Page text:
The U.S. Botanical Safety Laboratory’s new gas chromatography equipment and a specially developed testing methodology are poised to bring stability and convenience to Western North Carolina’s burgeoning industrial hemp industry.
“Healthy soil and the biodiversity that generates and maintains it is key in simultaneously improving food security, watershed health, preventive medicine and climate mitigation,” says farmer, ethnobotanist and educator Mark Cohen.
Organizers reflect on the highs and lows as they consider planning for future events.
The Sept. 28 event will offer a milkweed plant sale, children’s educational activities and a monarch gardening workshop for adults.
Taking place at the Vance Monument from 5:30-7:30 p.m. on Friday, Sept. 20, the rally brings together 15 area organizations in a call for change. The speaker lineup includes Anita Simha with the North Carolina Poor People’s Campaign, Lucia Ibarra of Dogwood Alliance, the Rev. Scott Hardin-Nieri from the Creation Care Alliance, UNC Asheville Assistant Professor Evan Couzo and Sunrise Movement member Shane McCarthy.
Both local and corporate retailers are committing to reduce or eliminate use of the popular but harmful insecticide.
A simple apple crisp can be an easy, creative way to highlight locally grown fruit.
The two-day conference features workshops from area experts on forest farming, medicinal herbs, wild edibles and hemp growing.
Last October, the N.C. Department of Environmental Quality placed stricter controls on what outside materials MSD could accept, thus barring the plant from taking Asheville’s treatment residuals. The city’s current plan is to landfill the sludge in Buncombe County and Concord, N.C. — at over 2 1/2 times the cost of its previous disposal arrangement.
More than 30 bands on three stages plus classes covering everything from aquaponics to regenerative agriculture practices are on the schedule for the three-day festival.
The proposed two-story pavilion would provide cold storage, processing space, a value-added kitchen and more for local community gardens.
“We have to start looking at what is nature at this point? What is the nonhuman world?” maintains “Mountains Piled Upon Mountains” editor Jessica Cory. “We’ve affected the air, which affects everything else. We’re really getting to the point where we have to look at things a little differently.”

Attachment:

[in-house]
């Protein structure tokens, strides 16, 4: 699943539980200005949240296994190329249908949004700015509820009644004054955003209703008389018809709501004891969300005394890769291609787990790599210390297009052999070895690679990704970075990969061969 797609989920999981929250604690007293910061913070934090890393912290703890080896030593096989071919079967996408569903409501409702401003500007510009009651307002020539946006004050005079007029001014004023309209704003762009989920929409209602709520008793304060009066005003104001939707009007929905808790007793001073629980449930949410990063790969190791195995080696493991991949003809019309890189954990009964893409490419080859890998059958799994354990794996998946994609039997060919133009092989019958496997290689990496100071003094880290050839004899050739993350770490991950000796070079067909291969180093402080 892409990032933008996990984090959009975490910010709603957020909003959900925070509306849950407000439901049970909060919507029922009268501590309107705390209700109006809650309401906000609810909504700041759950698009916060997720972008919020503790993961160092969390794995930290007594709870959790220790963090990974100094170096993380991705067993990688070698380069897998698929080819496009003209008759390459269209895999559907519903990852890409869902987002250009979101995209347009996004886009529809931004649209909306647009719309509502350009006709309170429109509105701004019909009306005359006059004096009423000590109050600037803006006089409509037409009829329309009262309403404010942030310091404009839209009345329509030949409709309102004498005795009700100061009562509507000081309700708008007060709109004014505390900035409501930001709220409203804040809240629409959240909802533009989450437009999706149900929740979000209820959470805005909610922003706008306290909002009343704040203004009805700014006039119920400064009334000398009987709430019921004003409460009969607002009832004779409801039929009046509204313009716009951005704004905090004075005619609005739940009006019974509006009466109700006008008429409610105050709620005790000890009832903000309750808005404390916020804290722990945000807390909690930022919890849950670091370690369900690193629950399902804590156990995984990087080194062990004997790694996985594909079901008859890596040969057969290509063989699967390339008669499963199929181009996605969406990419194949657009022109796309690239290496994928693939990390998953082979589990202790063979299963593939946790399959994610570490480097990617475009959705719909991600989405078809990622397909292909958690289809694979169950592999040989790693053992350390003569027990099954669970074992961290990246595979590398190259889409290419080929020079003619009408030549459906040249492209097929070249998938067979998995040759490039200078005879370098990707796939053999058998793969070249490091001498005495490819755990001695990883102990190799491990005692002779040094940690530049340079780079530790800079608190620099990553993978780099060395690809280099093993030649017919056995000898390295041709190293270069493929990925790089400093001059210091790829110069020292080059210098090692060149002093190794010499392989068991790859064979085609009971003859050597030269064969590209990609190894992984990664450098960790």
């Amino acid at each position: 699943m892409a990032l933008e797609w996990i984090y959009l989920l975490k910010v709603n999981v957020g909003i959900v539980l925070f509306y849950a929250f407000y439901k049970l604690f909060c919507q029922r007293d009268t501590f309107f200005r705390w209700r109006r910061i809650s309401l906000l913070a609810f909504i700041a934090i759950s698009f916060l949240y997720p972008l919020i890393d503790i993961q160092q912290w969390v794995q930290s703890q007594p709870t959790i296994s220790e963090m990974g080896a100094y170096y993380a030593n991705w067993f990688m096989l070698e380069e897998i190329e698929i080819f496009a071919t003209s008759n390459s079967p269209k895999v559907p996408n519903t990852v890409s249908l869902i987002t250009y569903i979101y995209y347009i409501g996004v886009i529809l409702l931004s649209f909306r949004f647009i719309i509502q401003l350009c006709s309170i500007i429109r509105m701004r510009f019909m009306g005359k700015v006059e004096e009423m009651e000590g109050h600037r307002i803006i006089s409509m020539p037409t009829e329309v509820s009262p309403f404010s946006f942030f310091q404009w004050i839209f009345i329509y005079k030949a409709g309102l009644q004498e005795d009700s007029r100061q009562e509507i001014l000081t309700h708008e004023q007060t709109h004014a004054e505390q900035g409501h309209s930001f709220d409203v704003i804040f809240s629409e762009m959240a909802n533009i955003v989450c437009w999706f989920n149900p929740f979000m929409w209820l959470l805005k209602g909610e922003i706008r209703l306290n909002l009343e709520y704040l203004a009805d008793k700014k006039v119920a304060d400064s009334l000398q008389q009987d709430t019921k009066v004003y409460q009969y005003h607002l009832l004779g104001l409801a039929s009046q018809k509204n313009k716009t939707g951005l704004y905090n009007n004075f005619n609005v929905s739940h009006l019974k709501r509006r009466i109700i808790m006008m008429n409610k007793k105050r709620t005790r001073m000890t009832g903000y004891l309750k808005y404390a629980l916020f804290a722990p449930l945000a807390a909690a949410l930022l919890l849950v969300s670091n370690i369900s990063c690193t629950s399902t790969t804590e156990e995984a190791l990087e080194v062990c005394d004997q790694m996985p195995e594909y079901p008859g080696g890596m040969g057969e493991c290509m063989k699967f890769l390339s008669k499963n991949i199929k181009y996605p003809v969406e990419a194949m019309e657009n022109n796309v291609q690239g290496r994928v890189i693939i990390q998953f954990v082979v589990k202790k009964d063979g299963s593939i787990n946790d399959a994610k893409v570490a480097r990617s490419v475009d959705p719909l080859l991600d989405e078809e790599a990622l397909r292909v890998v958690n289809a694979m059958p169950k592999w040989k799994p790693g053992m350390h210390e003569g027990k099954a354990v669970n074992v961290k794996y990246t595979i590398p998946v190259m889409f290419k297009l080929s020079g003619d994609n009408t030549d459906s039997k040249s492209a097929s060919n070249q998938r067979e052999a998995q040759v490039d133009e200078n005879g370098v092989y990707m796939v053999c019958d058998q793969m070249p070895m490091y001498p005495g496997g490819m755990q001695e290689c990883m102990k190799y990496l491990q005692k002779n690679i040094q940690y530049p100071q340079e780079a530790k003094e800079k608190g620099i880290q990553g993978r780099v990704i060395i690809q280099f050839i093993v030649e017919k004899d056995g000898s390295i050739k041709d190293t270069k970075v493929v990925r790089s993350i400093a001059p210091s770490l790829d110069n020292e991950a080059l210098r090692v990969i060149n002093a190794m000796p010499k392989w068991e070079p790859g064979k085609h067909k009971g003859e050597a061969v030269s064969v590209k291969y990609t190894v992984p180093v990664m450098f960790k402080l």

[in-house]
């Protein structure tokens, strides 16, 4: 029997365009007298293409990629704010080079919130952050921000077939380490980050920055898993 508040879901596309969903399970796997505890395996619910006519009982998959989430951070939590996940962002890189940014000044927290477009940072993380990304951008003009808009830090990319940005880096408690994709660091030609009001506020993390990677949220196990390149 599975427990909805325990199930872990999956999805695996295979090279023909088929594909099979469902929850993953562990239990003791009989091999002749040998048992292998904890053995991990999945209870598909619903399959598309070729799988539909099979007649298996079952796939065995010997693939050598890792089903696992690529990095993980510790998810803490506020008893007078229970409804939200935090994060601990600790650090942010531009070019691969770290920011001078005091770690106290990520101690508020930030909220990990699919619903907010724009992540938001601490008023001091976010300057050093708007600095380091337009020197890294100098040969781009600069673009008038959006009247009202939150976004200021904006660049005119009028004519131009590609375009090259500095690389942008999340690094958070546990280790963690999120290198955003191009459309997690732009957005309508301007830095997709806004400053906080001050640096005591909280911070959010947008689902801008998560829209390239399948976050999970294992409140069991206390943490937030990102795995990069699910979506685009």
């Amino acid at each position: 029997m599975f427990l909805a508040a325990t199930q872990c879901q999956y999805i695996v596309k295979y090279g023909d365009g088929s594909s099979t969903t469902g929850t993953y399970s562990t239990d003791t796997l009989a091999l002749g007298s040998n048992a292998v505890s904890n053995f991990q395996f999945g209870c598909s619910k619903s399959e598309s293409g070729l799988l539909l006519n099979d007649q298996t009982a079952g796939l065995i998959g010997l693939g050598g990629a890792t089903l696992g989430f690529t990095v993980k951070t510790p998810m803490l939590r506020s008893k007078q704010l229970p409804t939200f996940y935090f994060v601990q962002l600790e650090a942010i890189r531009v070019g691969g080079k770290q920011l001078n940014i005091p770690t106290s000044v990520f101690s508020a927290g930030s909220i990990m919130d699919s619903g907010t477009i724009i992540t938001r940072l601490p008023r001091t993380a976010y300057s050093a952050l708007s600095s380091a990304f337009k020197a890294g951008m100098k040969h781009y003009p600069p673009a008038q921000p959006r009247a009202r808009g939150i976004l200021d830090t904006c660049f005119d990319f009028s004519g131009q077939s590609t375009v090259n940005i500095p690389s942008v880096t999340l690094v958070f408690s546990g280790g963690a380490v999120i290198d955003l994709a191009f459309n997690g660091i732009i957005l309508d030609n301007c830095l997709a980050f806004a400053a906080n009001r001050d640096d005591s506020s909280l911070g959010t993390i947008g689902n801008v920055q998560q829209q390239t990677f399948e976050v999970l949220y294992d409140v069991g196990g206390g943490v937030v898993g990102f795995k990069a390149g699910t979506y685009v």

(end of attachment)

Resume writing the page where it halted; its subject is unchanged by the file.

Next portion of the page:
“Building a Climate-Resilient Asheville,” debuted during a June 19 meeting of the city’s Sustainability Advisory Committee on Energy and the Environment at The Collider, focuses on practical steps individuals can take to reduce their vulnerability to extreme weather.
In the Center for Cultural Preservation’s latest documentary, Guardians of Our Troubled Waters: River Heroes of the South, filmmaker David Weintraub investigates the history of figures such as French Broad crusader Wilma Dykeman and the roles they played in fostering environmental change.
In The Whole Okra: A Seed to Stem Celebration, the author defends a vegetable that’s long been maligned by millions.
The Collider announced that Claire Callen, owner of the Wells Fargo Building, will join the nonprofit’s board as president and assume all responsibility for daily operation of the organization.
Produced with a focus on sustainable farming practices and low-intervention fermentation, natural wines are increasingly finding their way onto local wine lists and retail shelves.
According to the Green Burial Council, burials in the United States annually put 4.3 million gallons of embalming fluids, 20 million feet of wood, 1.6 million tons of reinforced concrete, 17,000 tons of copper and bronze and 64,500 tons of steel into the ground. Local green burial sites offer an alternative with less environmental impact.
Along with more than 150 traditional workshops and seminars, six keynote speakers and hundreds of exhibitors, this year’s fair now features hands-on and extended workshops that dig deeper into an array of topics selected by the magazine’s editorial team.
Local fermentation expert Meredith Leigh will present a workshop on preserving food with the koji mold at the Mother Earth News Fair.
On Friday, April 26, Goodwill hosts its fifth annual Color Me Goodwill upcycled fashion show at The Orange Peel. The following evening, Saturday, April 27, Asheville GreenWorks kicks off its second Environmental Awards and Trashion Show at the DoubleTree by Hilton Asheville-Biltmore.